I have a pin hole in a brass instrument. The usual 2 ways of patching it would be to put a small brass patch on it or melt a tiny bit of solder into it. The patch works well but it is an obvious patch, solder works well but it is silver and is also obvious. I know silver solder will do the job and looks sorta brassy when done but there is too much chance of melting the pipe.
"brassbend" wrote: (clip) I know silver solder will do the job and looks sorta brassy when done but there is too much chance of melting the pipe. (clip) ^^^^^^^^^^^^^^^ There are silver solders that melt at substantially lower temperatures than brass, so you should be able to do the job without blowing a hole. If you are inexperienced at this, get some brass sheet of similar weight and practice. When you get ready to do the actual repair, you can use a piece of the practice brass to back up the hole for extra insurance, if you feel you need it. Don't put flux around the back of the hole or on the backup sheet. You will probably have to do some filing, sanding and buffing on both sides to make the repair blend in.
Or, if the piece is of high value and you're really worried about messing it up, take it to a professional. They'll have the right tools and the skill to do the job (and they should have insurance to cover your loss if they screw it up). Ask for references.
you can get a dull brass color, black, green, copper. a good shiny brass color is pretty hard to find. most stained glass shops will advise you to use paint of some kind on brass. i believe michaels has a bright shiny brass colored paint pen.
I AM the professional : ) I have the right tools and the skill : ) I have also consulted with the highest pros in the instrument repair business and got a little information. I am taking it here in hopes that someone not in brass repair would know something we don't.
If you have some scrap available to do a test on, I'd try a local welding shop with a TIG welder, you can use the same alloy brass wire or strip as filler.
You need someone used to doing delicate work, so the weld puddle is just big enough to do the job - I have a friend who fixes injection mold cavities for a living who can do itty bitty beads. And the beauty of TIG is lots of control.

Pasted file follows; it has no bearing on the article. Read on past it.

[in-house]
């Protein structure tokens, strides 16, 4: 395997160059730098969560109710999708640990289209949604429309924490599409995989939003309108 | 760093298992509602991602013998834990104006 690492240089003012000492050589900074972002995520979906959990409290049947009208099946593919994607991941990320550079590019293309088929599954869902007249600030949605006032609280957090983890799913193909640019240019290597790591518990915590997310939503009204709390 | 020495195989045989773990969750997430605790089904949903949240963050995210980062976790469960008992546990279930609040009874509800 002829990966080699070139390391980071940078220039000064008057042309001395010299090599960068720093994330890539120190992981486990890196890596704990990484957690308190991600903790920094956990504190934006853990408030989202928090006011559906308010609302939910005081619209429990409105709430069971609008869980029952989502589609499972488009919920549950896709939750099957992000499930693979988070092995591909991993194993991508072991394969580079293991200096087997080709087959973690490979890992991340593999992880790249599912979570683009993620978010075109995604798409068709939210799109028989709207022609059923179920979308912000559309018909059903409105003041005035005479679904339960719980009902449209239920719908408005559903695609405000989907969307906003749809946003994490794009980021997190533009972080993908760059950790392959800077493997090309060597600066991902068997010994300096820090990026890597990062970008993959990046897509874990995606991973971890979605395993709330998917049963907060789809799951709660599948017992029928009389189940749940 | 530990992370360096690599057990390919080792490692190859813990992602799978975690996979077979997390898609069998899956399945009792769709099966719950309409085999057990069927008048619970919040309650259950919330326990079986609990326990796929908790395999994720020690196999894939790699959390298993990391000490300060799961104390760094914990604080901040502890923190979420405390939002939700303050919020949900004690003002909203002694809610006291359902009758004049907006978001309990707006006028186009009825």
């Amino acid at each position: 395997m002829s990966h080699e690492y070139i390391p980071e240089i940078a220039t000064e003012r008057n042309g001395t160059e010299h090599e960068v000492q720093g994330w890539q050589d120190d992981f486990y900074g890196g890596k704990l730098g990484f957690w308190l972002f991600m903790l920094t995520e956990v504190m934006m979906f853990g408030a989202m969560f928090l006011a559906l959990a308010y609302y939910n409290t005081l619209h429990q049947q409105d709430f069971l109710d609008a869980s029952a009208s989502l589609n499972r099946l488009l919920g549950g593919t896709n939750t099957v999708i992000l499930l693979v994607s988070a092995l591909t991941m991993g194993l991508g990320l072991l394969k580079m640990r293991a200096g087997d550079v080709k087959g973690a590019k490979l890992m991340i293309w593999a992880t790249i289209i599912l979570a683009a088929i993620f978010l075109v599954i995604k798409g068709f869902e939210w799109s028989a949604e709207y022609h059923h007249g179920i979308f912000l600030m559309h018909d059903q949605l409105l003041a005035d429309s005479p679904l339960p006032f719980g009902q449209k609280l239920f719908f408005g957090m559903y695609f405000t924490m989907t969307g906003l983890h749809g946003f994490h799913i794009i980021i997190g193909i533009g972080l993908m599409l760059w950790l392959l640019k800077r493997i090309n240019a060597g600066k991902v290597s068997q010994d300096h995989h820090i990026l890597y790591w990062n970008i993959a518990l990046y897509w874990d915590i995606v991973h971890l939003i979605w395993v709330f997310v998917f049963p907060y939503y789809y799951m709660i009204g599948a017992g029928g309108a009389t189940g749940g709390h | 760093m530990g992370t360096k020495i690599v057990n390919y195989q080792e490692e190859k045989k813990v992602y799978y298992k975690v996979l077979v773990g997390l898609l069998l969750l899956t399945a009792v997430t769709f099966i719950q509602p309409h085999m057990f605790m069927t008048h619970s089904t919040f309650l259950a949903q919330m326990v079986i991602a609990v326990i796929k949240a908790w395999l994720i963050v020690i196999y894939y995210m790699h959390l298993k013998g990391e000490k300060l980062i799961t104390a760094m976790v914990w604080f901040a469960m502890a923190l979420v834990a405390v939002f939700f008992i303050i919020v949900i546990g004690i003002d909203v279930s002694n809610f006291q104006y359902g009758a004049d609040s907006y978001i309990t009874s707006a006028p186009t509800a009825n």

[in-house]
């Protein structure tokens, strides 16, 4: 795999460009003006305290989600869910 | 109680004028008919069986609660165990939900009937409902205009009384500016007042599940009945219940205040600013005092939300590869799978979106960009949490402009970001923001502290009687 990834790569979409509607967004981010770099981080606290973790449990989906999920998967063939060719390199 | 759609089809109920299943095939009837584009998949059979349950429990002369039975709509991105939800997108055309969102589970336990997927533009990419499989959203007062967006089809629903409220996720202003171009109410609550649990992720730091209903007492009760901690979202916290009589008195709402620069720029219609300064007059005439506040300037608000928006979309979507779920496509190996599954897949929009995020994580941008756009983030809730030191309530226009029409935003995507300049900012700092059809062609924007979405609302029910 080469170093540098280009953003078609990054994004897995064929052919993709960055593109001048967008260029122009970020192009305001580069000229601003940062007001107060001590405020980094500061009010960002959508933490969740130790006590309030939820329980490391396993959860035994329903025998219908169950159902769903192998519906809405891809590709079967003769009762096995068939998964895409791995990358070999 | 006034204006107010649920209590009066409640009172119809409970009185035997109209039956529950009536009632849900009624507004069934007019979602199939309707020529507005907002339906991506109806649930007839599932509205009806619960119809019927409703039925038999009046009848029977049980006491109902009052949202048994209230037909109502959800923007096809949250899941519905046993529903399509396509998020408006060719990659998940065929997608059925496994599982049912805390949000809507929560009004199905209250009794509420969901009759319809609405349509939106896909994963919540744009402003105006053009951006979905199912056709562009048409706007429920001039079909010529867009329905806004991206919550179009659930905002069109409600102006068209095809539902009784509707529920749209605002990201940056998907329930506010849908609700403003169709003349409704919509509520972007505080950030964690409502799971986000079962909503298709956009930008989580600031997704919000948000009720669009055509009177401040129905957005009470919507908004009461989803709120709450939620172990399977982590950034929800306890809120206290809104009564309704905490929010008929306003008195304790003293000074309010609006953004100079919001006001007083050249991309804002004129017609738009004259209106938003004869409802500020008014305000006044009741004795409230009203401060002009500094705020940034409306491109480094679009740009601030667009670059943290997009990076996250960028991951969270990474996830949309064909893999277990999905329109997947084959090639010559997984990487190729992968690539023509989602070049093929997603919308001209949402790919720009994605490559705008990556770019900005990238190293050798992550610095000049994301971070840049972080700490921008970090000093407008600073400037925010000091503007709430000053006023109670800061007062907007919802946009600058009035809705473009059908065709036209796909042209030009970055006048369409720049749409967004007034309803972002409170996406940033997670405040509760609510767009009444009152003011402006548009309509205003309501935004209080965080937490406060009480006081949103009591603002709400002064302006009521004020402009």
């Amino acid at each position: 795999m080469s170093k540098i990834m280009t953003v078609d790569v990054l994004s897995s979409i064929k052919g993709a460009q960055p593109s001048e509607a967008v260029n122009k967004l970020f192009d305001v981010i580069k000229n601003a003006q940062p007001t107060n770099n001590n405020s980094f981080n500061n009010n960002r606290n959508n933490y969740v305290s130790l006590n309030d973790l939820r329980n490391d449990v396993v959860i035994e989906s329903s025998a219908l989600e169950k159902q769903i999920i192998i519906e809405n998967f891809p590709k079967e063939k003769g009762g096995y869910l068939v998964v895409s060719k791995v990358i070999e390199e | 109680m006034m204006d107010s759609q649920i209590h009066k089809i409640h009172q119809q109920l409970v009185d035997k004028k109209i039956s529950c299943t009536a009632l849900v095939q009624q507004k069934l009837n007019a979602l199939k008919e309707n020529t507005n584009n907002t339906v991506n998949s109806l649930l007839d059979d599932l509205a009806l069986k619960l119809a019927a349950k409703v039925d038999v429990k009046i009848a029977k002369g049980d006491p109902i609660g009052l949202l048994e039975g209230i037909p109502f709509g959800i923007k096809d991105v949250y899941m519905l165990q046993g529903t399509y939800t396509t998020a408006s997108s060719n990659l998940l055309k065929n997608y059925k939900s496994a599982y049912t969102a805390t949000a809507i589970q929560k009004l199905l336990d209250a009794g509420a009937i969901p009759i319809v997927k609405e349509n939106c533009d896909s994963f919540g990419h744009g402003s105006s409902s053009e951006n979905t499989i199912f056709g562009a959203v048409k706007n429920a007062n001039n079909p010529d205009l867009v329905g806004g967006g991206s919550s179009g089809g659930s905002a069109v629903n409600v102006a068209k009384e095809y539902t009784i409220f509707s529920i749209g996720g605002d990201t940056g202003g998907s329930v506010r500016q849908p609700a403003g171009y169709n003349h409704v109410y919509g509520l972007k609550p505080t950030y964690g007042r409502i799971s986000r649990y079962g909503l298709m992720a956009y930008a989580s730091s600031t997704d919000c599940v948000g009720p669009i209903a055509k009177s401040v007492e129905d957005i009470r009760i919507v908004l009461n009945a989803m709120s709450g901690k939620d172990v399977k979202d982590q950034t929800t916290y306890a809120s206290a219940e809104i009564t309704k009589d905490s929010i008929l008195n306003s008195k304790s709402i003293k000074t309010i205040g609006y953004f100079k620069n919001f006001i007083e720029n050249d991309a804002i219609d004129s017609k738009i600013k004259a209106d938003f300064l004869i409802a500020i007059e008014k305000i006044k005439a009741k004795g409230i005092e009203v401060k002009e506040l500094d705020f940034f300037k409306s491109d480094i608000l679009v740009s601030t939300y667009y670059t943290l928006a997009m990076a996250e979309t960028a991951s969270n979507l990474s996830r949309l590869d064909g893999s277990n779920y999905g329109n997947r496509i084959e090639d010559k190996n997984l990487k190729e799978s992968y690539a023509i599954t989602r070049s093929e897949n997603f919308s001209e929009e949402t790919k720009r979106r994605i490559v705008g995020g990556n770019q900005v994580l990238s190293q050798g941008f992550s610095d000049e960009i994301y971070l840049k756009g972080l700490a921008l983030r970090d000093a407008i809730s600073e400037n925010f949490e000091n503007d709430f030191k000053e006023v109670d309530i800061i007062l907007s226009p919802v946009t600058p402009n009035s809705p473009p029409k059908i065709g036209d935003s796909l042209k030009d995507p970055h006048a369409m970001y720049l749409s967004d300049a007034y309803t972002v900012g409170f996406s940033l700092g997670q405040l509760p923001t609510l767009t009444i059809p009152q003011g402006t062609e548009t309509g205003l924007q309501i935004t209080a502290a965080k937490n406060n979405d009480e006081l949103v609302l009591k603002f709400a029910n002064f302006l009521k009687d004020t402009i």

Then the color match shouldn't be a big issue (except for the brass alloy mix getting a bit out of balance because of the weld puddle) it's more a matter of grinding and buffing the repair flat again.
Jewellers use solders in various shades of gold but these are hard rather than soft solders and so might not be suitable for the application. I'm afraid that I don't have my reference books to hand to look up the melting points.
Where on the instrument is the hole? Could you patch it from the inside with brass or copper shim? You will need to get a dremel or similar in to clean up the surrounding area if you go down this route to get the solder to take but it might be possible, I've seen this method used to repair valve ports, apart from the cleaning the difficult part is holding the shim patch in place while you solder it, this usually involves making up some sort of 'hairgrip' spring to hold it in place. K&S material centres (hobby stores) do a small pack of various thicknesses of shim.
Nope. TIG is used in a few application in the instrument industry, but the fabrication process is really designed around it - often the workpiece is water cooled. Instrument brass is just too thin (.014"), and the zinc likes to vaporise out of it with some sputtering - had really bad results on stock twice that thick. Once place that uses tig starts with a double thick workpiece, no filler, and a water cooled mandrel, then grinds the result down.
I'd be hesitant to use soft solder for patching - it's for large area joints not for structure. But one of the lower temperature hard silver solders with a wide plastic range, and a really really tiny flame might be an option. Unfortunatley the low temp hard solders - 56% silver, etc have a silver rather than brass color. The brass colored ones are mostly high temp, unless you get one with cadmium in it.
If it's in cylindrical tubing I'd try to remanufacture the part. In a critical taper like a leadpipe, I'd want to replace the entire section. Only in a bell section or possibly bell branch would I be likely to try a patch.
I had wondered if solder would plate. Thanks for the info. At this point I am trying to make a solder out of powdered brass. I haven't got it right yet, the powder is indeed melting to the tube but each grain of powder IS NOT melting to its' neighbor. The repair looks jagged. LLB